Winter Tires vs. All Season Tires

All Season Tires, Winter Tires, and Studded Snow Tires...What's the Difference?

Walking into a tire store, you can see a vast array of options to choose from. There are a few basic categories to understand before you make a purchase. And remember, within each of these groups there is a spectrum of performance abilities (talk to your tire supplier to make sure you understand your options). 

Difference between all season, winter, and snow tires

All Season Tires

All season tires are intended to span a range of wet and dry weather conditions, but not temperature ranges. Below 45° F, the rubber compound can stiffen, and lose its ability to flex and grip the road surface.

If you live in a place that only experiences cold temperatures under freak weather condition's, these tires will work well for you year round. If you reliably see snow and sub-freezing temperatures at home, your all season tires should be switched out during the winter months. 

Winter Tires

The best winter tires are typically made with rubber compounds that remain flexible even in colder temperatures. Their treads are formed by sharper and more irregular edges to increase your vehicle’s grip in snowy, icy, and slushy conditions. On these tires, you will also see additional sipes (or slits) in the treads that increase traction.

Studded Snow Tires

If you live in an area that experiences frequent, heavy snow and ice, then studded snow tires may be right for you. In fact, in some areas, they are required. These tires have all the same tread design benefits as winter tires, but are also equipped with metal studs to increase gripping traction. Studded snow tires are not intended to be used on bare or dry roads. Not only will you quickly wear down your metal studs, you will also cause unnecessary damage to your driveway and the road surface.

Mountain Snowflake IconWinter Tires-04

Back in 1999, the United States Tire Manufacturers Association (USMTA) began using a side wall brand to identify winter rated tires. These tires meet the ASTM traction tests on packed snow. The icon can appear on a wide range of tires, so be sure to ask your tire supplier about the performance ranges so you choose the best tire for your local conditions.

What Increases Traction in the Snow?

Click here to learn more about road friction (traction).


Modern tires only contain a small percentage of natural rubber (mostly around 10%). This rubber is combined with different polymers and fillers depending on how the tire will be used (ie. racing tires will have a much different composition than road tires). As mentioned above, not all rubber compounds are created equal. Winter and snow tires are composed of materials that are more elastic and give you more flexible grip on slick surfaces.

close up image of the slits in a gecko's foot

Tread Design

Just like a gecko’s foot, the grooves, slots, and sipes in a tire’s tread are meant to splay open and grip slippery surfaces. Computer technology helps tire manufacturers create tread models with more irregular edged features to increase traction. They will also incorporate deeper groves to increase a tire’s ability to expel slush and snow away from your vehicle. As time goes on, tire treads continually become more intricate to improve safety and overall driving experience.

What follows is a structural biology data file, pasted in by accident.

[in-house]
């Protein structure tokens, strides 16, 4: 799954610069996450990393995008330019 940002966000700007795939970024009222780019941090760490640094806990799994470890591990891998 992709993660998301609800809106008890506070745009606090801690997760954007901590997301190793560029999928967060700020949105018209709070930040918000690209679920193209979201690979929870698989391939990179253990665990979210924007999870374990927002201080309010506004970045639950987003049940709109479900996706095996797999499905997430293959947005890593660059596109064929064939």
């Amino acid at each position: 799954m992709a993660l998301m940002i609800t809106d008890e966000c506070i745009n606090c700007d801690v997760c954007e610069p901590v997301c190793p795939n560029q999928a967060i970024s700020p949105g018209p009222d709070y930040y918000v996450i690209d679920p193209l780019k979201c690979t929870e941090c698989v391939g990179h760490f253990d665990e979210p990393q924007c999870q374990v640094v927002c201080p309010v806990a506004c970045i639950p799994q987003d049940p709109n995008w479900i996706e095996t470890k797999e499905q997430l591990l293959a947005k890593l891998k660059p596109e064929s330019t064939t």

Winter Tire Maintenance

As with all winter preparations, do not delay research and purchase decisions. You will have a wider selection, and better luck beating the crowds if you purchase your winter tires early. 

When Should I Make The Switch?

As a general rule, you should switch to winter tires when your local conditions are consistently under 45° F. Some vehicle manufacturers may have more specific guidelines, so please refer to your vehicle’s manual for more targeted advice on when to switch to winter tires. In addition, there are certain areas where winter tires are mandatory. Be sure to familiarize yourself with your winter driving routes and have winter tires installed before you try and drive through those areas. Also, make sure you always install a complete set.

How To Store Tires

Clean your tires and dry fully before storing them during non-use. Tire rubber compounds can dry out and become brittle, so be sure to store your tires in large, water proof, opaque, and durable bags (ie. lawn and leaf or contractor bags) during the off season. Remove excess air from the bag and seal them up to keep your tires flexible and ready to use. If possible, stack and store tires indoors. If no indoor storage is available, make sure they are kept away from heat and excess moisture to extend the life of your tires.

Checking Tire Pressure

Temperature fluctuations change the pressure of gases, including the air inside your tires. Keep a tire pressure gauge in your vehicle to help you make the necessary adjustments to your tires throughout the winter. If you do not have an air compressor at home to fill your tires, find your closest service station with an air pump so you know where to turn when you need a top off.

Measuring Tread

Tire tread penny testIf you do not have a tire tread gauge, a penny will do. Simply place the edge of the penny into your tire’s tread. If Lincoln’s head is covered by tread, your tire’s still have plenty of use in them. If Lincoln’s head is entirely visible, then it is time to replace your tires. Be sure to test your tires as you pull them out of storage so you don’t put threadbare tires back onto your vehicle.

To really boost your traction on your driveway and walkways, add Ice Slicer® Nature's Blend to your winter safety arsenal! Also, click here to get more handy winter driving tips from our Winter Road Guide.

© 2023 Redmond Minerals Inc.

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